Nagpur News: With the High Court directing Nagpur Improvement Trust to start newly constructed multi level parking at Variety Square within a week’s time, concerns are being pointed to have more such facilities in almost every busy areas of Nagpur. The apathy of NMC officials towards the emerging problem can be gauged from the simple fact they have been waiting for the Chief Minister to inaugurate the parking facility despite the structure got ready to use for the past three months. The High Court’s intervention in the matter for the larger interest of the people is remarkable. However more needs to be done on developing city’s parking infrastructure.
No rule for parking space till 1990
Development specialists believe that the haphazard planning of Nagpur has led to the monstrous parking problem which was ignored till 1990 when there was no specific regulation to keep parking area reserved while erecting any residential or commercial structure. Chandralok Building and Seva Sadan building on Central Avenue road and the District Court building are the clear examples of unplanned structures in Nagpur.
The post independence period between 1947 and 1990 played crucial in shaping up the modern structure of Nagpur. During the development phase along this period, no heed was paid towards creating parking space for future needs. It was then deemed unnecessary and wastage of space to assign area for parking as there was limited traffic and less number of vehicles on city roads. Later the need to allot space for parking in any commercial and residential erection was felt post 1990 by when the population already climbed up exponentially. The number of two and four wheelers hitting the roads too multiplied enormously with the rise of middle class during that period. This void has led to the worrisome parking situation today.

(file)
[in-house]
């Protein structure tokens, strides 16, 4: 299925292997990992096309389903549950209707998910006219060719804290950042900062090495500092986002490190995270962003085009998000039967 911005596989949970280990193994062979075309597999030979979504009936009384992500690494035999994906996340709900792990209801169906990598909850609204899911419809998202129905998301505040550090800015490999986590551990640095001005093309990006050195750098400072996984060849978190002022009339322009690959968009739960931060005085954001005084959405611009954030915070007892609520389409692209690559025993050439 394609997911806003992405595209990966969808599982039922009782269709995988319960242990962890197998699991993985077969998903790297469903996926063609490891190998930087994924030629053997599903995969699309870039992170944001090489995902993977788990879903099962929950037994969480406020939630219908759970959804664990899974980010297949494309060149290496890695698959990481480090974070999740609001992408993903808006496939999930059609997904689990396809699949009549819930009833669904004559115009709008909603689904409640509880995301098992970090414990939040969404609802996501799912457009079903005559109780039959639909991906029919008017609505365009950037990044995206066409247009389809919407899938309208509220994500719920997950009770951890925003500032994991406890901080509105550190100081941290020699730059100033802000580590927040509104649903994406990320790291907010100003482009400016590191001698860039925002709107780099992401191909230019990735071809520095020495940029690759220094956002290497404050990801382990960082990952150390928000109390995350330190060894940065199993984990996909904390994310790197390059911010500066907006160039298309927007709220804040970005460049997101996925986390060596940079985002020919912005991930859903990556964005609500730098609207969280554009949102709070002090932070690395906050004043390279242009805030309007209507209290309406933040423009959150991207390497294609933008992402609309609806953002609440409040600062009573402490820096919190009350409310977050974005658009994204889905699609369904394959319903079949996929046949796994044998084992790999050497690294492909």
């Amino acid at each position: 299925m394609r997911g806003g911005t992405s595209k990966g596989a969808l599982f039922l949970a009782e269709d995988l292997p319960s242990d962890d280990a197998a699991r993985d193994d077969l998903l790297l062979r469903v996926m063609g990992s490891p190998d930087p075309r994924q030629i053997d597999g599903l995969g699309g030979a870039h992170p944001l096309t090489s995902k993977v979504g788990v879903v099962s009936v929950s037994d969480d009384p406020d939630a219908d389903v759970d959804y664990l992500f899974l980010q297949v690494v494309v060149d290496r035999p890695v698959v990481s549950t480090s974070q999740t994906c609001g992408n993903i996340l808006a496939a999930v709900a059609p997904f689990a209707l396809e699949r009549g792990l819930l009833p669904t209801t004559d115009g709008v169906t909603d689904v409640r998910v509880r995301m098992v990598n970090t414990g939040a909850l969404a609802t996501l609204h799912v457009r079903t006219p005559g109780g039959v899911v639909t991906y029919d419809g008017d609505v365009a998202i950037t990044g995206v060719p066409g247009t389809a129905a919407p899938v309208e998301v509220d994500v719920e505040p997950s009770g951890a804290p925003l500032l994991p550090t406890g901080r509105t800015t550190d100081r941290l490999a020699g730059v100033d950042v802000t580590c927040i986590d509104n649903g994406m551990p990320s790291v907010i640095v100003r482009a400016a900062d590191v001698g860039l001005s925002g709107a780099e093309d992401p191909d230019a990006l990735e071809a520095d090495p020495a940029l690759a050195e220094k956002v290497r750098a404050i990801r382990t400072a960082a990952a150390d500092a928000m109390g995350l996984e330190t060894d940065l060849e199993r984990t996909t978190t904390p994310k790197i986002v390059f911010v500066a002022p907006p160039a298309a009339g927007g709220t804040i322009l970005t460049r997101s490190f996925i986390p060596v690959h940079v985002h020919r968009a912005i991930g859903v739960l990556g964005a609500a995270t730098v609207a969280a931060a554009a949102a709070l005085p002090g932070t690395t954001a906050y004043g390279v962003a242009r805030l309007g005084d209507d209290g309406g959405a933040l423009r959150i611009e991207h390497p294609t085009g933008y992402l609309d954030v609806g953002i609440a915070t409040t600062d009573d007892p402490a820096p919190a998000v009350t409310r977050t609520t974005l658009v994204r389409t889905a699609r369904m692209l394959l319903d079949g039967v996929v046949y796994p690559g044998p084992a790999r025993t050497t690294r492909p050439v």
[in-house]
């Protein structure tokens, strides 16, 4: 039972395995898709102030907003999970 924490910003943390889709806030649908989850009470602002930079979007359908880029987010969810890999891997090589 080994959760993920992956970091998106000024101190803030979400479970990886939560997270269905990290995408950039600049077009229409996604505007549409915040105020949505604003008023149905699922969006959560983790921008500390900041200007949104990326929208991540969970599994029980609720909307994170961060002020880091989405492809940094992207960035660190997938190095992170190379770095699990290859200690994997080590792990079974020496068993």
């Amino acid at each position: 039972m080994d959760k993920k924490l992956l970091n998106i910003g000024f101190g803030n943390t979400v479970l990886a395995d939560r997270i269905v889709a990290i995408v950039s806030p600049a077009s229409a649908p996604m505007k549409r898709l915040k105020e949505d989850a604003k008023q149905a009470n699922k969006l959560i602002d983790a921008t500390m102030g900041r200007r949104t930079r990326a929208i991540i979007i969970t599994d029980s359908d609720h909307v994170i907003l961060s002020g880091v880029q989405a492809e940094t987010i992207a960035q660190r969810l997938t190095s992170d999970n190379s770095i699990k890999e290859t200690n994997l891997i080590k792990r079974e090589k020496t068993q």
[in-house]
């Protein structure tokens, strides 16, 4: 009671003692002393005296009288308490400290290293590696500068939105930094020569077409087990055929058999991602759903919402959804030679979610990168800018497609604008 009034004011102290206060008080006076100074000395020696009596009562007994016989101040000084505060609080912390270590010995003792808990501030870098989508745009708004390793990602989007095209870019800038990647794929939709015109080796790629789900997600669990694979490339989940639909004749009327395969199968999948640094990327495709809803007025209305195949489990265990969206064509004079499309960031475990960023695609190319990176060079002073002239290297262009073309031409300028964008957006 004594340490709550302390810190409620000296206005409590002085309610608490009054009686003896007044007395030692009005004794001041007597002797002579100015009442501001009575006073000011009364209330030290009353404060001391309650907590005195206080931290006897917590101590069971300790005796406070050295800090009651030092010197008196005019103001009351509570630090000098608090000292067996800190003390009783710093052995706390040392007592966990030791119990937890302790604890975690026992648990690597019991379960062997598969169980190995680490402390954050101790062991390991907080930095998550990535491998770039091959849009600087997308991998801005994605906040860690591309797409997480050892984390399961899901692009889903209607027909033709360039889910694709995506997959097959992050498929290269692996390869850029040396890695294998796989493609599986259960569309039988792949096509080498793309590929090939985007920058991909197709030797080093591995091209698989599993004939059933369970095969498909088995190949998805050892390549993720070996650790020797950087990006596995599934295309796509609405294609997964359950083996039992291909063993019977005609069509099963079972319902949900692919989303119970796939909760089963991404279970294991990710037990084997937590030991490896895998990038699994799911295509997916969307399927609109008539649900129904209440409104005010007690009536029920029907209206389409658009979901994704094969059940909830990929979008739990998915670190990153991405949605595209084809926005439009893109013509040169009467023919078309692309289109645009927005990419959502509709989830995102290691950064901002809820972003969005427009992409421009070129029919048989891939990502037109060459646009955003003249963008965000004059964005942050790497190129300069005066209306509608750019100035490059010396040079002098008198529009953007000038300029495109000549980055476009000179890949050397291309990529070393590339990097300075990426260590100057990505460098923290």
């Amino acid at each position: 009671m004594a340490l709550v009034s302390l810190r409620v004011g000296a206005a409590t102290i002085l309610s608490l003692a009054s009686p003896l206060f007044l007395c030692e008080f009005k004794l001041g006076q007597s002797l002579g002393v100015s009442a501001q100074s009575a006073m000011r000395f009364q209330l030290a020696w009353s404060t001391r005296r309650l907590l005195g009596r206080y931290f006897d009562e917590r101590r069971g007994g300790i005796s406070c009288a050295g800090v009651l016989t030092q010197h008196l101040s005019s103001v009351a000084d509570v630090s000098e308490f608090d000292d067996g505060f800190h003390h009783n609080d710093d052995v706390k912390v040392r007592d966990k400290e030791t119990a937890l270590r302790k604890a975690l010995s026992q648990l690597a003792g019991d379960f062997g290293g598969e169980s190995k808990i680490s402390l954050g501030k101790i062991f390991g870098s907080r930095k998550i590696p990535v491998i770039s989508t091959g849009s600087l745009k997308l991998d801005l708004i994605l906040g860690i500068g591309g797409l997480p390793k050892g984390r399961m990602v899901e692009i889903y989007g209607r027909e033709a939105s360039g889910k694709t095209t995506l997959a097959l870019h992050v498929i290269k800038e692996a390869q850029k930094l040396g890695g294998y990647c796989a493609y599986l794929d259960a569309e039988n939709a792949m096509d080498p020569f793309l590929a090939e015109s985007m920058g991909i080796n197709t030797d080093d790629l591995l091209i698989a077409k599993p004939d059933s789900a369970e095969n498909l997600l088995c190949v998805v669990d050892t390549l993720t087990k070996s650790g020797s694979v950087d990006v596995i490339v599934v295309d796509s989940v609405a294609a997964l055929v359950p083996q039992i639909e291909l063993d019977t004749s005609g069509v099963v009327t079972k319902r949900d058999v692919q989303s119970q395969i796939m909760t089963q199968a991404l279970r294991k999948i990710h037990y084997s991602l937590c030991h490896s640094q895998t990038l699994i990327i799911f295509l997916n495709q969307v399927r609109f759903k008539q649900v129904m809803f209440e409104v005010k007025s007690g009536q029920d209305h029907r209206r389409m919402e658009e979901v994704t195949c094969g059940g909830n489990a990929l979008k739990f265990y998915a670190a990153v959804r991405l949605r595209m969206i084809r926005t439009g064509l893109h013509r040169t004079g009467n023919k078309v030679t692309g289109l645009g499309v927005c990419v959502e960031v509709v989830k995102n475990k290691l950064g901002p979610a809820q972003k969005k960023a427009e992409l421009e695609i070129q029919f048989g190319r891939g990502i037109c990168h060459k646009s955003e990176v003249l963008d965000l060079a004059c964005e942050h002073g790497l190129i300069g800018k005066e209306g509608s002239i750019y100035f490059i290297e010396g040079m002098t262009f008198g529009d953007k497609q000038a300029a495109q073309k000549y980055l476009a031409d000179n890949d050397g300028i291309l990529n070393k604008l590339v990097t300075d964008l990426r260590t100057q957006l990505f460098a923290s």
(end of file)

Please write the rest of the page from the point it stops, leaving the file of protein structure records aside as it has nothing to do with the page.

British buildings hold ample space
Analysts feel that the buildings in Nagpur that were constructed during British regime in the pre-Independence era bears designated parking arrangements. This points towards futuristic view over traffic situation in Nagpur. British had perfect foresight and their infrastructure projects had strength, space and design to suit decades of future requirements. This can be established from existing railway over bridge constructed by British almost 125 years back when there were comparatively less number of motor vehicles in Nagpur. Still their engineers gave enough width and strength that strongly suits city’s requirements even in today’s times. Buildings constructed during British regime in city have either ample parking or has lately started showing insufficiency, for example High Court, Secretariat, Collectorate, Railway Station, etc. Even these buildings have enough capacity for parking vehicles but sheer lack of conscious efforts on the part of administration has turned these places over flooded with vehicles.
Modern construction failed on traffic count
The non-visionary approach of NMC and concerned authorities is evident from the fact that even the so called modern erections have started showing signs of congestion. Mangalwari Flyover, Kamal Chowk Flyover and many others have been functioning choked under heavy traffic hardly within a decade of their existence. Similar is the case with parking.
Parking bomb to go off anytime
If the number of vehicles being registered everyday at RTO is any indication then the enormity of problem in near future can be better understood. Statistics reveal that more people are switching to four wheelers, thanks to the improvised economic strata of the city. But there seems to be little or no initiative towards accommodating those vehicles on and off roads. Instead 24 busy roads in Nagpur are being proposed to turn into ‘no parking zones.’ Moreover, the citizens are often distressed over the traffic cops lifting their two wheelers and tucking jammers to their four wheelers for parking vehicles elsewhere. With so little space to park, the commuters haplessly park their vehicles wherever they get space. This often leads to scuffles and verbal exchanges between traffic cops and the people. Wonder if the citizens turn violent over parking issues? It’s high time the administration needs to wake up to the problem that’s acquiring volatile proportions, BEFORE IT GETS TOO LATE.
… Input Tejinder Singh Renu